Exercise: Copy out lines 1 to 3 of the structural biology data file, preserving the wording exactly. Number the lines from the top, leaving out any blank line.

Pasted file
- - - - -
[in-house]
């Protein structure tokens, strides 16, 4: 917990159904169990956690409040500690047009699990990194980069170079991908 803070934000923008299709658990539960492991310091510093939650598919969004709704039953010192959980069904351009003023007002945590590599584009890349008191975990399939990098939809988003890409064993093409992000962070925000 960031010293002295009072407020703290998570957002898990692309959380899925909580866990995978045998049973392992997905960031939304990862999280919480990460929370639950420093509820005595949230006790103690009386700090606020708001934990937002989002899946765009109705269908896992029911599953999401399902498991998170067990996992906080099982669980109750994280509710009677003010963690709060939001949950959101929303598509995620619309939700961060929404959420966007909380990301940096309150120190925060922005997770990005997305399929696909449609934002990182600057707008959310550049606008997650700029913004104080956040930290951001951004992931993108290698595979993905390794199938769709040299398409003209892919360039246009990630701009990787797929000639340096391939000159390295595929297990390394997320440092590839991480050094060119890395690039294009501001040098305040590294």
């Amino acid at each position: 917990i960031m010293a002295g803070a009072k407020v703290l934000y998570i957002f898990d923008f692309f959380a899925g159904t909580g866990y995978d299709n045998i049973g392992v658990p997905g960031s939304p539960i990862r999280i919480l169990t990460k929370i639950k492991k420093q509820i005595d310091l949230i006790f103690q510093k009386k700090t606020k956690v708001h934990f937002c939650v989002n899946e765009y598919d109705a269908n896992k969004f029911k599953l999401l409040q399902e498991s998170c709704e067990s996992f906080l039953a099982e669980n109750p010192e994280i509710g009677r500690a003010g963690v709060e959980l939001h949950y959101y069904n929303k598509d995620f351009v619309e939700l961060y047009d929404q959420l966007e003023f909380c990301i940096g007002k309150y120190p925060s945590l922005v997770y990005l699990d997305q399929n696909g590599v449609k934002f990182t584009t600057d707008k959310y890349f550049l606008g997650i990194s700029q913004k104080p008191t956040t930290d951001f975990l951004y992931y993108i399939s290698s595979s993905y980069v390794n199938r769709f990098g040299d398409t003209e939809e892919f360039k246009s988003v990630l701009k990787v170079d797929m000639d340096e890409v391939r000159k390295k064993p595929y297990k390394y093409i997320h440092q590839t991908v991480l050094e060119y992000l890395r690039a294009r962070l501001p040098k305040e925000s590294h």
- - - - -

[in-house]
């Protein structure tokens, strides 16, 4: 917990159904169990956690409040500690047009699990990194980069170079991908 803070934000923008299709658990539960492991310091510093939650598919969004709704039953010192959980069904351009003023007002945590590599584009890349008191975990399939990098939809988003890409064993093409992000962070925000 960031010293002295009072407020703290998570957002898990692309959380899925909580866990995978045998049973392992997905960031939304990862999280919480990460929370639950420093509820005595949230006790103690009386700090606020708001934990937002989002899946765009109705269908896992029911599953999401399902498991998170067990996992906080099982669980109750994280509710009677003010963690709060939001949950959101929303598509995620619309939700961060929404959420966007909380990301940096309150120190925060922005997770990005997305399929696909449609934002990182600057707008959310550049606008997650700029913004104080956040930290951001951004992931993108290698595979993905390794199938769709040299398409003209892919360039246009990630701009990787797929000639340096391939000159390295595929297990390394997320440092590839991480050094060119890395690039294009501001040098305040590294």
């Amino acid at each position: 917990i960031m010293a002295g803070a009072k407020v703290l934000y998570i957002f898990d923008f692309f959380a899925g159904t909580g866990y995978d299709n045998i049973g392992v658990p997905g960031s939304p539960i990862r999280i919480l169990t990460k929370i639950k492991k420093q509820i005595d310091l949230i006790f103690q510093k009386k700090t606020k956690v708001h934990f937002c939650v989002n899946e765009y598919d109705a269908n896992k969004f029911k599953l999401l409040q399902e498991s998170c709704e067990s996992f906080l039953a099982e669980n109750p010192e994280i509710g009677r500690a003010g963690v709060e959980l939001h949950y959101y069904n929303k598509d995620f351009v619309e939700l961060y047009d929404q959420l966007e003023f909380c990301i940096g007002k309150y120190p925060s945590l922005v997770y990005l699990d997305q399929n696909g590599v449609k934002f990182t584009t600057d707008k959310y890349f550049l606008g997650i990194s700029q913004k104080p008191t956040t930290d951001f975990l951004y992931y993108i399939s290698s595979s993905y980069v390794n199938r769709f990098g040299d398409t003209e939809e892919f360039k246009s988003v990630l701009k990787v170079d797929m000639d340096e890409v391939r000159k390295k064993p595929y297990k390394y093409i997320h440092q590839t991908v991480l050094e060119y992000l890395r690039a294009r962070l501001p040098k305040e925000s590294h």